Why Your Windows Taskbar Should Always Be on the Left or Right Side of the Screen?
Original Microsoft Windows taskbar was designed to be not movable and attached to the bottom of the screen only. Which made sense at the time to manage programs visually that were currently started by the user. The taskbar allowed users to minimize and restore running programs that were not needed while working on other tasks. With Windows 95 the modern taskbar that we know today was introduced that could be moved and configured to user preferences.
Why move the taskbar from the bottom of the screen to the left or the right hand side you might ask? Up to the early 2000s monitors real estate size was almost the same, horizontally and vertically. Having the taskbar on the bottom or the side of the screen did not change the screen real estate much. With the advent of modern monitors, the width of the monitors has increased dramatically to 16:9 and now to 21:9. Mathematically and practically it makes more sense to move the taskbar to either side of the screen instead of keeping it on the bottom.
Lets first tackle the math aspect for different positions depending on the monitors. On the basic 1080p monitor with aspect ratio of 16:9:
Side Taskbar, 1080x62=66,960 (3.2%)
Bottom Taskbar, 1920x40=76,800 (3.7%)
The side taskbar at 3.2%, obviously, takes up less space than the bottom taskbar at 3.7%.
With wider displays you can expect to save even more real estate room on your monitor by positioning that taskbar on the left or right hand side. On the monitor that with aspect ratio of 21:9:
Side Taskbar, 1080x62=66,960 (2.4%)
Bottom Taskbar, 2560x40=102,400 (3.7%)
As expected even more screen real estate savings with wider monitors.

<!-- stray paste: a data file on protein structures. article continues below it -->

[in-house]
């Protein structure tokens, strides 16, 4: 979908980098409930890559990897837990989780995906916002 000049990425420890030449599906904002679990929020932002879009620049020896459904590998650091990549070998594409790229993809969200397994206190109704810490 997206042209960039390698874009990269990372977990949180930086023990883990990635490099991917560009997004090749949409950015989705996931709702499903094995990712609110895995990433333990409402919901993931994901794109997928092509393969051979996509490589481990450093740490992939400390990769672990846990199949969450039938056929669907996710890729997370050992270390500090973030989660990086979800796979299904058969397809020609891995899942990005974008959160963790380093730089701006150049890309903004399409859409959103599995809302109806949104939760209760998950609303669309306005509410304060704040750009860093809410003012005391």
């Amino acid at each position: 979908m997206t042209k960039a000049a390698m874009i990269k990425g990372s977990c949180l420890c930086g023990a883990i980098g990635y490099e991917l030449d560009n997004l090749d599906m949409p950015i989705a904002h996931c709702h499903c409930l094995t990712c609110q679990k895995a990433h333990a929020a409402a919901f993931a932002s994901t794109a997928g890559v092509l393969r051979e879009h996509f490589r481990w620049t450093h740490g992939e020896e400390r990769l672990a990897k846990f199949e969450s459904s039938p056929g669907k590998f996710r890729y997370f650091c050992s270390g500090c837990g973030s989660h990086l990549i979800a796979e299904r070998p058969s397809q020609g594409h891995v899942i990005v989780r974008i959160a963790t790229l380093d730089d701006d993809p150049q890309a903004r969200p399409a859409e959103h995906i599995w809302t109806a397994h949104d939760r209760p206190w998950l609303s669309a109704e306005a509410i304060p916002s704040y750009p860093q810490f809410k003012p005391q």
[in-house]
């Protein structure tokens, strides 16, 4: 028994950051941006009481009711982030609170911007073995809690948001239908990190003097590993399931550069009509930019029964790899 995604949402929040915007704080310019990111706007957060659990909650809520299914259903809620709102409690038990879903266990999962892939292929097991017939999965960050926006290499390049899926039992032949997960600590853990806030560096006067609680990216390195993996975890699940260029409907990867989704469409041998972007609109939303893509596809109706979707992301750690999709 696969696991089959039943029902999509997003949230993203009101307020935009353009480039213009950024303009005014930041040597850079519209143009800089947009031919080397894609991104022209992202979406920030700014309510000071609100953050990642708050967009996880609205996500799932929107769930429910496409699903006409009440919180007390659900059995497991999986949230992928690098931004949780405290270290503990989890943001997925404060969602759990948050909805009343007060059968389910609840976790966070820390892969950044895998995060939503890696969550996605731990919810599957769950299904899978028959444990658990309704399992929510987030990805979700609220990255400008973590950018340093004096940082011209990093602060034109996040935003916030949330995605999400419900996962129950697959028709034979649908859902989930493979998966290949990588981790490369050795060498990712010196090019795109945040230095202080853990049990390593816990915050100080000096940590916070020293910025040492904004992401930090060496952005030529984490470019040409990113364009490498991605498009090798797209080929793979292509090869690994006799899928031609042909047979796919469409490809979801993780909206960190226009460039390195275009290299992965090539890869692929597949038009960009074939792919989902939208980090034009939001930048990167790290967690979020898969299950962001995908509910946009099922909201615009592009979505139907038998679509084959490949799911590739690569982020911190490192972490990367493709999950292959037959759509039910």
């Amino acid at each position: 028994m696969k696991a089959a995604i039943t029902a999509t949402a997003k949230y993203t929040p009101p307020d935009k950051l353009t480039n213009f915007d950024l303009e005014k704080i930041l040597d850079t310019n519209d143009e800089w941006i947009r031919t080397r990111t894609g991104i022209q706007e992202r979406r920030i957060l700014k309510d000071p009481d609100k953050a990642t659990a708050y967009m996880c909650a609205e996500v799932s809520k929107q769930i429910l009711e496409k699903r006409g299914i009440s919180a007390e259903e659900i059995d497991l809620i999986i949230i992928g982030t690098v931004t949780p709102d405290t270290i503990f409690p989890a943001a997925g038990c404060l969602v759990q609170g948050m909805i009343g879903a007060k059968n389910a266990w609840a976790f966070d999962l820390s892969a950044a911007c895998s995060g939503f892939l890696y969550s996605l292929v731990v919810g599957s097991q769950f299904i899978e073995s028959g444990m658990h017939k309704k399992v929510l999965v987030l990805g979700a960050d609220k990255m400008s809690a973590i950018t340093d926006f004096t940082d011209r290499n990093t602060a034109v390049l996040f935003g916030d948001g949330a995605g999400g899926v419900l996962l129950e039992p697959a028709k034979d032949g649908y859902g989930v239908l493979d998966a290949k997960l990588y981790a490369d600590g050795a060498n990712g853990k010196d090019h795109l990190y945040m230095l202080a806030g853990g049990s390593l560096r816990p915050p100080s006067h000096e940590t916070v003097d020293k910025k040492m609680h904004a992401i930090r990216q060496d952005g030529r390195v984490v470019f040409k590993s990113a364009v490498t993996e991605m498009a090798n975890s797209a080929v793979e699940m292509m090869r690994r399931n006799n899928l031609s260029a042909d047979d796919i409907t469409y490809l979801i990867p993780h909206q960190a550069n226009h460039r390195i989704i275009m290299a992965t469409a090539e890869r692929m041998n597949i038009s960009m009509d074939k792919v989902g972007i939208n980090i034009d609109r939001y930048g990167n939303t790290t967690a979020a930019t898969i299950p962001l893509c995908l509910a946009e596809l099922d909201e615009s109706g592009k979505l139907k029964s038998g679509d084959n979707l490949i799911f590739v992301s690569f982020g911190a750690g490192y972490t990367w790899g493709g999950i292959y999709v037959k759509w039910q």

On laptops that have an aspect ratio of 3:2 where horizontal and vertical is almost the same, in terms of pure percentages the bottom taskbar wins out. But is it still better than the side taskbars? Lets analyse how users interact with their modern computers. Most of the modern world performs their functions on the internet via a web browser. The contents of most internet based websites and applications are presented vertically. This presentation style leaves white-space along its vertical borders on the left and on the right. Having a taskbar that opens up on either side of the screen will not block any pertinent information when scrolling vertically. Having the taskbar on the bottom definitely will reduce the web page size that you could have access to when the taskbar are positioned on the sides.
For most users that typically write and speak in languages that are from left to right, it would make more sense to leave the taskbar on the left hand side. But for others it might be on the right hand side. Experiment with either the left or right side. But whichever side you pick, I would suggest it is better than leaving the taskbar on the bottom of the screen.